French Huguenot Church
One of the oldest congregations in town, the French Huguenot Church (44 Queen St., 843/722-4385, www.frenchhuguenotchurch.org, liturgy Sun. 10:30 a.m.) also has the distinction of being the only remaining independent Huguenot Church in the country. Founded around 1681 by French Calvinists, the church had about 450 congregants by 1700. While refugees from religious persecution, they weren’t destitute, as they had to pay for their passage to America.
As is the case with so many historic churches in the area, the building you see isn’t the original sanctuary. The first church was built on this site in 1687, and became known as the “Church of Tides” because at that time the Cooper River lapped at its property line. This sanctuary was deliberately destroyed as a firebreak during the great conflagration of 1796.
The church was replaced in 1800, but that building was in turn demolished in favor of the picturesque, stucco-coated Gothic Revival sanctuary you see today, which was completed in 1845 and subsequently survived Union shelling and the 1886 earthquake.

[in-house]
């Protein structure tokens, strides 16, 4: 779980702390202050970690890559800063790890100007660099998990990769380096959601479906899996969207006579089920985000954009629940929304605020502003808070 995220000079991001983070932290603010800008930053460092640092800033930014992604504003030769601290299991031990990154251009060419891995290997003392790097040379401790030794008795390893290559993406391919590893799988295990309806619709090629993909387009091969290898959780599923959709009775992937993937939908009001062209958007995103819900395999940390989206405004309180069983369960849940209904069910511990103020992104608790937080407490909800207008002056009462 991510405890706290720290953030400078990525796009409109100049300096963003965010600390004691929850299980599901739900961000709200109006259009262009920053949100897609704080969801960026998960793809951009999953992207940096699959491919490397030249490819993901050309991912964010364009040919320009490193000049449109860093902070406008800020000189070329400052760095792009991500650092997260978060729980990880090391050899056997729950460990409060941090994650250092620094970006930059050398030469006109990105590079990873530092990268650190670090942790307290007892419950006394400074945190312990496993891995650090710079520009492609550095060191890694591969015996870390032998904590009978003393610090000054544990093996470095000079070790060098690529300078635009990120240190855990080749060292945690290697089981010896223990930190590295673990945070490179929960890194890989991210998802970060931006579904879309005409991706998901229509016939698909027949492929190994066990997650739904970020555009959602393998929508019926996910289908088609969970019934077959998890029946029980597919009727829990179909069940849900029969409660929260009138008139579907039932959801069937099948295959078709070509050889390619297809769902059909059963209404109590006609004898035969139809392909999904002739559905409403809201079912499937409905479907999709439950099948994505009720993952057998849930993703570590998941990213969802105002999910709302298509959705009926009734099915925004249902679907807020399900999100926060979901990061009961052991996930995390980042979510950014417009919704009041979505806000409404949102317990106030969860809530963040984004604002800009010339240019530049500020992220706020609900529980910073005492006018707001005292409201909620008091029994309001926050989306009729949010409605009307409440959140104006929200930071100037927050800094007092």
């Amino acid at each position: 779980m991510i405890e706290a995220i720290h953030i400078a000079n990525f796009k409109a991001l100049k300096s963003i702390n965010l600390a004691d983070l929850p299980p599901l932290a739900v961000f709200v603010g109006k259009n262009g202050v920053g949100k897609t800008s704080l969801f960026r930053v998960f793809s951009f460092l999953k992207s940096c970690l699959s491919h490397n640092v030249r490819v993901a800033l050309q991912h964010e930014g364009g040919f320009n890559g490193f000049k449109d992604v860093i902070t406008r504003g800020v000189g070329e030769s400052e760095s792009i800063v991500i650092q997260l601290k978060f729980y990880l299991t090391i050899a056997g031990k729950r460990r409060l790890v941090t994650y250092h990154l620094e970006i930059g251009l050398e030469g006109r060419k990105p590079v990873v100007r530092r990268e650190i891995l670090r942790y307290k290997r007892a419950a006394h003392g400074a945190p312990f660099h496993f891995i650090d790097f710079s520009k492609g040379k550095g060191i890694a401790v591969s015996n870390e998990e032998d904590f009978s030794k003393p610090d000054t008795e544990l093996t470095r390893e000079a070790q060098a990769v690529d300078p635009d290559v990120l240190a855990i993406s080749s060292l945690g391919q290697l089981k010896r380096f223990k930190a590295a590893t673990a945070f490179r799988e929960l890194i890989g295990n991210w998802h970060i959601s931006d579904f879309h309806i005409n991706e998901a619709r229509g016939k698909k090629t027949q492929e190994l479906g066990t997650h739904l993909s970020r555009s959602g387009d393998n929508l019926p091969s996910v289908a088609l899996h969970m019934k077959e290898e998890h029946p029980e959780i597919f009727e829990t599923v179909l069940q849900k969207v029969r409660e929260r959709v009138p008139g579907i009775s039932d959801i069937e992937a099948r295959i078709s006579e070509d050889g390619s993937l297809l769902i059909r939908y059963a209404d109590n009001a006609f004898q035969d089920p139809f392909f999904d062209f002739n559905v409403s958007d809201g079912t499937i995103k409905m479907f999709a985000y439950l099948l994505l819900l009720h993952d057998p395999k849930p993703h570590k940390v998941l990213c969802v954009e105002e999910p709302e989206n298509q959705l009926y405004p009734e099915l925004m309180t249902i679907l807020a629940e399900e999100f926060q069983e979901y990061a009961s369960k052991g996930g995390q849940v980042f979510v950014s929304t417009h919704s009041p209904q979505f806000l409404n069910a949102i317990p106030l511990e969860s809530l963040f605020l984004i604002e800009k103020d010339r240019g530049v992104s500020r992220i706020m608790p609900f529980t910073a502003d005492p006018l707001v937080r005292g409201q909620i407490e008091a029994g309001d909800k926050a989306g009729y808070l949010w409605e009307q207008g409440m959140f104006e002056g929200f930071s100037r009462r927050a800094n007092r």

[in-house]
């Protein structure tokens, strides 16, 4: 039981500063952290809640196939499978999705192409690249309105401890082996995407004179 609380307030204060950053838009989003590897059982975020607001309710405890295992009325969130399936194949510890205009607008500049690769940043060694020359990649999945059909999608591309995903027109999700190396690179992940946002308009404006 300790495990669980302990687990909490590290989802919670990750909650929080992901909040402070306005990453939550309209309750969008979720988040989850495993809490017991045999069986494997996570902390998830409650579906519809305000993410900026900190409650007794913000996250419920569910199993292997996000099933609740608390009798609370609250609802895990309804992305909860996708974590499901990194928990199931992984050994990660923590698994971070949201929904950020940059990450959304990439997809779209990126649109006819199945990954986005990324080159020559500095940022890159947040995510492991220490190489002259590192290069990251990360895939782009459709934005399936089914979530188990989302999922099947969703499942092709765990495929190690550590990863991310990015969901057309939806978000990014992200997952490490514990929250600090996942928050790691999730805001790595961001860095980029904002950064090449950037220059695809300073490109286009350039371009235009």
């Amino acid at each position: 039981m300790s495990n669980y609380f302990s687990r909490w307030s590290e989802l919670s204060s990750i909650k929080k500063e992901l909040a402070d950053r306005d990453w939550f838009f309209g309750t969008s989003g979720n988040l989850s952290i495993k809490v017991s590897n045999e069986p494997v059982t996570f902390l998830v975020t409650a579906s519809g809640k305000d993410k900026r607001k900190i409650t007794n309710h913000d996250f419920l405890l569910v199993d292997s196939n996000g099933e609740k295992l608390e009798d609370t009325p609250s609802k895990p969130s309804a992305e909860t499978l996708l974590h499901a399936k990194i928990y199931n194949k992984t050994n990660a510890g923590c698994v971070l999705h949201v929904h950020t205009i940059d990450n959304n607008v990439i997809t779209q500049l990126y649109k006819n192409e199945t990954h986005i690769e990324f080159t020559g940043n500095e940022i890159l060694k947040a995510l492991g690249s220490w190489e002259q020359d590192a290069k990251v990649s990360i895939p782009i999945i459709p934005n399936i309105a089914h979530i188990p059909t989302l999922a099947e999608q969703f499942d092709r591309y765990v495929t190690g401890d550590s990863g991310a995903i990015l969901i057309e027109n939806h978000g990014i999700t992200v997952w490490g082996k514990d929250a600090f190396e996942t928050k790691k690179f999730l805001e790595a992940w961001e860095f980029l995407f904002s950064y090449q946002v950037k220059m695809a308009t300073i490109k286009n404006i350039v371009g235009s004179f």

Does the church look kind of Dutch to you? There’s a good reason for that. In their diaspora, French Huguenots spent a lot of time in Holland and became influenced by the tidy sensibilities of the Dutch people.
The history of the circa-1845 organ is interesting as well. A rare “tracker” organ, so named for its ultra-fast linkage between the keys and the pipe valves, it was built by famed organ builder Henry Erben. After the fall of Charleston in 1865, Union troops had begun dismantling the instrument for shipment to New York when the church organist, T. P. O’Neale, successfully pleaded with them to let it stay.
Sunday services are conducted in English now, but a single annual service in French is still celebrated in April. The unique Huguenot Cross of Languedoc, which you’ll occasionally see ornamenting the church, is essentially a Maltese Cross, its eight points representing the eight beatitudes. Between the four arms of the cross are four fleurs-de-lis, the age-old French symbol of purity.
© Jim Morekis from Moon Charleston & Savannah, 4th Edition